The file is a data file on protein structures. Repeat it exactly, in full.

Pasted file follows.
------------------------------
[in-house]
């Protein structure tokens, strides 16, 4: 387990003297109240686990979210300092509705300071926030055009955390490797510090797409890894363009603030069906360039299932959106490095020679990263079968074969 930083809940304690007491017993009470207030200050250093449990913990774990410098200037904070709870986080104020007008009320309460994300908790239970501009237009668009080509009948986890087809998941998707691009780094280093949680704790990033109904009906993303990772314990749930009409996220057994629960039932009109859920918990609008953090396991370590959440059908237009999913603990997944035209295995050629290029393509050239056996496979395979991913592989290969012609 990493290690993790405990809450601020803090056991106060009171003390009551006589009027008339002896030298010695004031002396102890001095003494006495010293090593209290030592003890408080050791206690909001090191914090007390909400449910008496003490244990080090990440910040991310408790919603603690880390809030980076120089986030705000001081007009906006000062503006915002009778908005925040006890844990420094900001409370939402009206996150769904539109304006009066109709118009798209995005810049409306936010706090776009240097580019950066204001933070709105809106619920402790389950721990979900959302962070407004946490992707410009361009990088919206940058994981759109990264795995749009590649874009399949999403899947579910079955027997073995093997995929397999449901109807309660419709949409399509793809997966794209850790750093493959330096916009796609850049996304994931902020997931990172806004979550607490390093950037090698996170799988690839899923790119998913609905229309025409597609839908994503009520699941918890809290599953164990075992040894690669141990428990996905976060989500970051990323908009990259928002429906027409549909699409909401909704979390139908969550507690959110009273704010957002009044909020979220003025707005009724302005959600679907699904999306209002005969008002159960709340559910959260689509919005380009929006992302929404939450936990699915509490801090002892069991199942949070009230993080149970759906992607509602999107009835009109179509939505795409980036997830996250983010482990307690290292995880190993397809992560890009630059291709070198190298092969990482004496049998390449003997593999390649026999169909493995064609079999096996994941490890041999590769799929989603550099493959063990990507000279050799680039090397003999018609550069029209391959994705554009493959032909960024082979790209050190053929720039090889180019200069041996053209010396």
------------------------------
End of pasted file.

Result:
[in-house]
């Protein structure tokens, strides 16, 4: 387990003297109240686990979210300092509705300071926030055009955390490797510090797409890894363009603030069906360039299932959106490095020679990263079968074969 930083809940304690007491017993009470207030200050250093449990913990774990410098200037904070709870986080104020007008009320309460994300908790239970501009237009668009080509009948986890087809998941998707691009780094280093949680704790990033109904009906993303990772314990749930009409996220057994629960039932009109859920918990609008953090396991370590959440059908237009999913603990997944035209295995050629290029393509050239056996496979395979991913592989290969012609 990493290690993790405990809450601020803090056991106060009171003390009551006589009027008339002896030298010695004031002396102890001095003494006495010293090593209290030592003890408080050791206690909001090191914090007390909400449910008496003490244990080090990440910040991310408790919603603690880390809030980076120089986030705000001081007009906006000062503006915002009778908005925040006890844990420094900001409370939402009206996150769904539109304006009066109709118009798209995005810049409306936010706090776009240097580019950066204001933070709105809106619920402790389950721990979900959302962070407004946490992707410009361009990088919206940058994981759109990264795995749009590649874009399949999403899947579910079955027997073995093997995929397999449901109807309660419709949409399509793809997966794209850790750093493959330096916009796609850049996304994931902020997931990172806004979550607490390093950037090698996170799988690839899923790119998913609905229309025409597609839908994503009520699941918890809290599953164990075992040894690669141990428990996905976060989500970051990323908009990259928002429906027409549909699409909401909704979390139908969550507690959110009273704010957002009044909020979220003025707005009724302005959600679907699904999306209002005969008002159960709340559910959260689509919005380009929006992302929404939450936990699915509490801090002892069991199942949070009230993080149970759906992607509602999107009835009109179509939505795409980036997830996250983010482990307690290292995880190993397809992560890009630059291709070198190298092969990482004496049998390449003997593999390649026999169909493995064609079999096996994941490890041999590769799929989603550099493959063990990507000279050799680039090397003999018609550069029209391959994705554009493959032909960024082979790209050190053929720039090889180019200069041996053209010396």